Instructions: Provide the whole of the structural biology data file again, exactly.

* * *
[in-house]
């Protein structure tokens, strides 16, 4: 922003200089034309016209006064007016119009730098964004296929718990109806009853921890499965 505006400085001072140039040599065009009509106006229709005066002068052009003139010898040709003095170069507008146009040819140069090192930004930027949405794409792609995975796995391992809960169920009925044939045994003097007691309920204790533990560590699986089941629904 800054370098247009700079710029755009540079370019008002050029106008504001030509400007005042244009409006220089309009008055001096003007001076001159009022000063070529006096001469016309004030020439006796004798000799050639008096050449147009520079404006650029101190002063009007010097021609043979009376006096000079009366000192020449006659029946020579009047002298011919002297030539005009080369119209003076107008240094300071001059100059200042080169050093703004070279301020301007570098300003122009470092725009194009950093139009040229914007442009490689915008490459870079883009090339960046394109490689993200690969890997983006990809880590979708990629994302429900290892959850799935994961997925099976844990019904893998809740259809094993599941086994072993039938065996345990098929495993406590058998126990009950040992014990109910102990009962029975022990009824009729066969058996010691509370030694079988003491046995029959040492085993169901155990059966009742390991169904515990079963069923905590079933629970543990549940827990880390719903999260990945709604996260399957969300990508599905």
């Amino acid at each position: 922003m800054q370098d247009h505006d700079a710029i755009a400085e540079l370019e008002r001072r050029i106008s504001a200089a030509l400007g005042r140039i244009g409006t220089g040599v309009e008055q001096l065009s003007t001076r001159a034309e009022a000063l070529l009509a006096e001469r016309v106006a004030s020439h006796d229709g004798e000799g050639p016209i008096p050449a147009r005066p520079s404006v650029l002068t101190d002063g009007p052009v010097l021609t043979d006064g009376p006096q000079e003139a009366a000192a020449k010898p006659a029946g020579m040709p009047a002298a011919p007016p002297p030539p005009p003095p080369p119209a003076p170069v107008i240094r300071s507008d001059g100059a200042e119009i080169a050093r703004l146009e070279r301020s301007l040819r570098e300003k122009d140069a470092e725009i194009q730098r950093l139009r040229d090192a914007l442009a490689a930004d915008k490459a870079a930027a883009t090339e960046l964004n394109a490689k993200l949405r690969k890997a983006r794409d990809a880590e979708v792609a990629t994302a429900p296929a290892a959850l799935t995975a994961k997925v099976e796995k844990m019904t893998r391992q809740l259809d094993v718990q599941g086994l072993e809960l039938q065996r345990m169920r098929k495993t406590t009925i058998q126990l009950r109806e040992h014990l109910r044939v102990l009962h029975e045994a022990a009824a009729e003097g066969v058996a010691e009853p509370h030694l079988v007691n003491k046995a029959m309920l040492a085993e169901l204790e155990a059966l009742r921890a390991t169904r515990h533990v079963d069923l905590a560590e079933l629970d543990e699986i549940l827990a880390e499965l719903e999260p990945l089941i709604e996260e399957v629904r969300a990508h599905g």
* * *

[in-house]
């Protein structure tokens, strides 16, 4: 922003200089034309016209006064007016119009730098964004296929718990109806009853921890499965 505006400085001072140039040599065009009509106006229709005066002068052009003139010898040709003095170069507008146009040819140069090192930004930027949405794409792609995975796995391992809960169920009925044939045994003097007691309920204790533990560590699986089941629904 800054370098247009700079710029755009540079370019008002050029106008504001030509400007005042244009409006220089309009008055001096003007001076001159009022000063070529006096001469016309004030020439006796004798000799050639008096050449147009520079404006650029101190002063009007010097021609043979009376006096000079009366000192020449006659029946020579009047002298011919002297030539005009080369119209003076107008240094300071001059100059200042080169050093703004070279301020301007570098300003122009470092725009194009950093139009040229914007442009490689915008490459870079883009090339960046394109490689993200690969890997983006990809880590979708990629994302429900290892959850799935994961997925099976844990019904893998809740259809094993599941086994072993039938065996345990098929495993406590058998126990009950040992014990109910102990009962029975022990009824009729066969058996010691509370030694079988003491046995029959040492085993169901155990059966009742390991169904515990079963069923905590079933629970543990549940827990880390719903999260990945709604996260399957969300990508599905």
């Amino acid at each position: 922003m800054q370098d247009h505006d700079a710029i755009a400085e540079l370019e008002r001072r050029i106008s504001a200089a030509l400007g005042r140039i244009g409006t220089g040599v309009e008055q001096l065009s003007t001076r001159a034309e009022a000063l070529l009509a006096e001469r016309v106006a004030s020439h006796d229709g004798e000799g050639p016209i008096p050449a147009r005066p520079s404006v650029l002068t101190d002063g009007p052009v010097l021609t043979d006064g009376p006096q000079e003139a009366a000192a020449k010898p006659a029946g020579m040709p009047a002298a011919p007016p002297p030539p005009p003095p080369p119209a003076p170069v107008i240094r300071s507008d001059g100059a200042e119009i080169a050093r703004l146009e070279r301020s301007l040819r570098e300003k122009d140069a470092e725009i194009q730098r950093l139009r040229d090192a914007l442009a490689a930004d915008k490459a870079a930027a883009t090339e960046l964004n394109a490689k993200l949405r690969k890997a983006r794409d990809a880590e979708v792609a990629t994302a429900p296929a290892a959850l799935t995975a994961k997925v099976e796995k844990m019904t893998r391992q809740l259809d094993v718990q599941g086994l072993e809960l039938q065996r345990m169920r098929k495993t406590t009925i058998q126990l009950r109806e040992h014990l109910r044939v102990l009962h029975e045994a022990a009824a009729e003097g066969v058996a010691e009853p509370h030694l079988v007691n003491k046995a029959m309920l040492a085993e169901l204790e155990a059966l009742r921890a390991t169904r515990h533990v079963d069923l905590a560590e079933l629970d543990e699986i549940l827990a880390e499965l719903e999260p990945l089941i709604e996260e399957v629904r969300a990508h599905g």